The Age of Love gives an extraordinary insight into the lives of elders...it provides a front row seat into the lives, minds, and emotions of these elders that most people, especially youth, would overlook. It doesn’t only help us understand how they feel but also helps us become more aware of our language and attitude towards elders in this sensitive subject.
The film opened my eyes to an entirely new perspective. I did not think that elderly people are still hoping to find true love, and still feel the same emotions as people my age do when in such situations. I felt very guilty after watching the movie. I realized that age is really just a number, and you are never too old to fall in love.
This movie was much more fascinating than I could have imagined. As I looked around the room, many of my fellow students were captivated by the unfamiliar experience of watching our typical romantic film played out 40 years down the line. The lead actors were not Jennifer Aniston and Ashton Kutcher, but rather, real live senior citizens. This film made me think about how I view my grandparent’s relationship, and it challenged many of the previous views I had about dating amongst senior citizens.
I can relate to the message this documentary is trying to relay because my grandmother died a few years back and I was forced to witness my grandfather lose himself as a person just because he thought that he would never find love again.
Dating and life as a we age have begun to be part of my day-to-day thoughts. I am now much more aware of my misconceptions of our aging society, and what it will be like to date as I age, or what the experience of aging, in general, will be like.
This movie breaks hidden stereotypes on finding love. If an elderly person can go on a date, try different things, and meet new people, so can someone who is in their 20s, 30s, 40s, and 50s. For as long as people are alive and well, it’s wise to utilize the time they have to venture out on new activities.
Watching the video was quite an interesting experience for me because, generally, society views the elderly population as people who need to be taken care of and assisted in almost every aspect of their lives. We fail to realize that they are still like every other person and have needs above what caretakers can offer...including relationships, love, intimacy and even sex.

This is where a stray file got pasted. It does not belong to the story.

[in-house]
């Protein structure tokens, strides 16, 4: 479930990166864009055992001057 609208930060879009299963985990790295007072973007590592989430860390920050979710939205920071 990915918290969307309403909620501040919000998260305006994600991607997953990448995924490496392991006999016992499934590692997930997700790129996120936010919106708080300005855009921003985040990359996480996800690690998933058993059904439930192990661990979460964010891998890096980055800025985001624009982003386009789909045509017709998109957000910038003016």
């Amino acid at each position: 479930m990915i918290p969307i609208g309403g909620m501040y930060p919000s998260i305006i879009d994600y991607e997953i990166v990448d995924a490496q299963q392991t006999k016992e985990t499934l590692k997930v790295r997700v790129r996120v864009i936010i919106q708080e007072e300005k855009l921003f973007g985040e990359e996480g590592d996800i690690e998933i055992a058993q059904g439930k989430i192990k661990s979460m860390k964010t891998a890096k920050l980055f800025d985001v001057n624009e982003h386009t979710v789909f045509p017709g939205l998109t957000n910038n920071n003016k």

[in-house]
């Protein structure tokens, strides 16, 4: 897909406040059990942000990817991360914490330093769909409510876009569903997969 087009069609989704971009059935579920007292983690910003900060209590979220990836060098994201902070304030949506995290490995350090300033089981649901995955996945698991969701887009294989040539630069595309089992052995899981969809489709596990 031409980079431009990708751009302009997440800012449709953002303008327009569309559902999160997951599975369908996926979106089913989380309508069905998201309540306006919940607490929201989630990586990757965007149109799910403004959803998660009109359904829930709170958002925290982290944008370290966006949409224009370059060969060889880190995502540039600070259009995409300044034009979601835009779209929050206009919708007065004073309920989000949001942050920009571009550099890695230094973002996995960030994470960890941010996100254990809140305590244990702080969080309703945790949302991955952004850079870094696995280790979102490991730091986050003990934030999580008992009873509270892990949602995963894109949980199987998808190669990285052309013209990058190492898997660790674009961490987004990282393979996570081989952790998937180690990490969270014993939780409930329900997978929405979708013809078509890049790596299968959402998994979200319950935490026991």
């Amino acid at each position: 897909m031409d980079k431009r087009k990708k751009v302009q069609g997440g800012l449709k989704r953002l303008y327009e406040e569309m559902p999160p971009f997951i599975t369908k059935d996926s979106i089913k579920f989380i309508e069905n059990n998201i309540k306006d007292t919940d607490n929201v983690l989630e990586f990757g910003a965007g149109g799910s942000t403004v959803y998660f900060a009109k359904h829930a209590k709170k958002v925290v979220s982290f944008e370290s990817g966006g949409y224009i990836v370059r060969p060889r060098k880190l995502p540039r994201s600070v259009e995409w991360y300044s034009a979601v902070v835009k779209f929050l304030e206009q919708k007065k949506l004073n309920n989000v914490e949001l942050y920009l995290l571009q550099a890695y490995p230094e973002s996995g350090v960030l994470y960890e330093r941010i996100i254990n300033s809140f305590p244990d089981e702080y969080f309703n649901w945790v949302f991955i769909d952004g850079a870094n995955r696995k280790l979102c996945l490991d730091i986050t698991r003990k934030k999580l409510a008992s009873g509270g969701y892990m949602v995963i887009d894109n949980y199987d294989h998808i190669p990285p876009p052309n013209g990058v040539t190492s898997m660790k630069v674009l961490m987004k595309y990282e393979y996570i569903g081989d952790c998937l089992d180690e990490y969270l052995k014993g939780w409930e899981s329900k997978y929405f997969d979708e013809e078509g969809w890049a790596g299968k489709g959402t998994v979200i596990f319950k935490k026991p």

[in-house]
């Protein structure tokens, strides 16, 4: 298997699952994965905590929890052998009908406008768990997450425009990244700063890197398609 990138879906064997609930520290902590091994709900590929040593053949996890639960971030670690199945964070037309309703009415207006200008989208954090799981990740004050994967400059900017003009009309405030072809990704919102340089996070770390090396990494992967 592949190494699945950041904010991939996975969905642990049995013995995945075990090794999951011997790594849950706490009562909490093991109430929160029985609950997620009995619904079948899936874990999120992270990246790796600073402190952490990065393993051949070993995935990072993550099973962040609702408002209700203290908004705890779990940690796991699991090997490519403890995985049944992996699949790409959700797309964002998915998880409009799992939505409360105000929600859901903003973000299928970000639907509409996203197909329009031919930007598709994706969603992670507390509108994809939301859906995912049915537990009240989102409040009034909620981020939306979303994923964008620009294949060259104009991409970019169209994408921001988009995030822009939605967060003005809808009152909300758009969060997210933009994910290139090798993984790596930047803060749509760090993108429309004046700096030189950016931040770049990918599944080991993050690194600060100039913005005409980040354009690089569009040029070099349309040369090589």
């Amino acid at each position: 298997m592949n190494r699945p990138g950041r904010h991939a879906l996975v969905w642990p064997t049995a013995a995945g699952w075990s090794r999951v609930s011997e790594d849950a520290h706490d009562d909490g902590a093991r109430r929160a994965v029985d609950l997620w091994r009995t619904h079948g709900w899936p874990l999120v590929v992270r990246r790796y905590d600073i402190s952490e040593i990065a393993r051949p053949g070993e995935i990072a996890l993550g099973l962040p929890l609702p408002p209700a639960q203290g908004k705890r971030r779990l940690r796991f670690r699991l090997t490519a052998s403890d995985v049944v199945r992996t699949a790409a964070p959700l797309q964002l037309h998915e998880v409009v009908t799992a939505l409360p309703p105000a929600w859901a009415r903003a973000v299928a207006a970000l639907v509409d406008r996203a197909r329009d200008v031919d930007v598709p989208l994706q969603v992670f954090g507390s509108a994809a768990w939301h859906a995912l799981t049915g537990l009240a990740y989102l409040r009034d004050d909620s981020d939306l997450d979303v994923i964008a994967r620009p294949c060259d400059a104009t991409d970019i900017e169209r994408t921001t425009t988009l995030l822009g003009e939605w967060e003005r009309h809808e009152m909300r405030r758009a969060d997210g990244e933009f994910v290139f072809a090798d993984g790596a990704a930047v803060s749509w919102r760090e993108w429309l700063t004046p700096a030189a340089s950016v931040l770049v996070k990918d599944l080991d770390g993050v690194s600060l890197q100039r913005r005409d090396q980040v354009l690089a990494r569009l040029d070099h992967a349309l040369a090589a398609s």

I was very surprised at the content of the movie. I did not expect older people to still have feelings of love. I also did not expect elders to sign up for speed dating. It made me question the way we view older people. It completely destroyed any stereotypes I thought were true.
After watching the movie, I was thinking it could be really helpful if we held a similar event at UMBC, and we could hold it at the dining hall and put an ad out in the newspaper. I believe this has the potential to be a great event, because we would be doing something great for the community. The fact that even one person could find their true love or someone they can date would be amazing. We could get people to volunteer, and it could be amazing way for us to help the community.
The movie showed me that even when we are older we still want to have someone to love, and we still need the chance to find love. The film is something people our age need to watch to learn something about stereotypes that surround old people. I personally loved the film because it showed me no matter what happens you can always find love, and should never give up because “you are too old.”
The Age of Love was such a unique film in the sense that it provided so many different and interesting viewpoints to a topic that no one really knew existed. The love life of those older is not really something portrayed in our media and when it is, often romanticized to a large degree. Hearing their stories of how their lives led to this moment of just wanting someone to be intimate with was so moving. Life isn’t just about our “prime years” but extends to even old age which has its own profound moments.
PROFESSIONAL CONFERENCE SCREENINGS TO DATE INCLUDE:
EDUCATOR RESOURCE SHEETS
As professors in various fields have begun utilizing The Age of Love in their classrooms, several have offered to share the following Resource Pages to illustrate how the film supports teaching and inspires students in their discipline. Click on the headers to open and close each page (downloads coming soon!):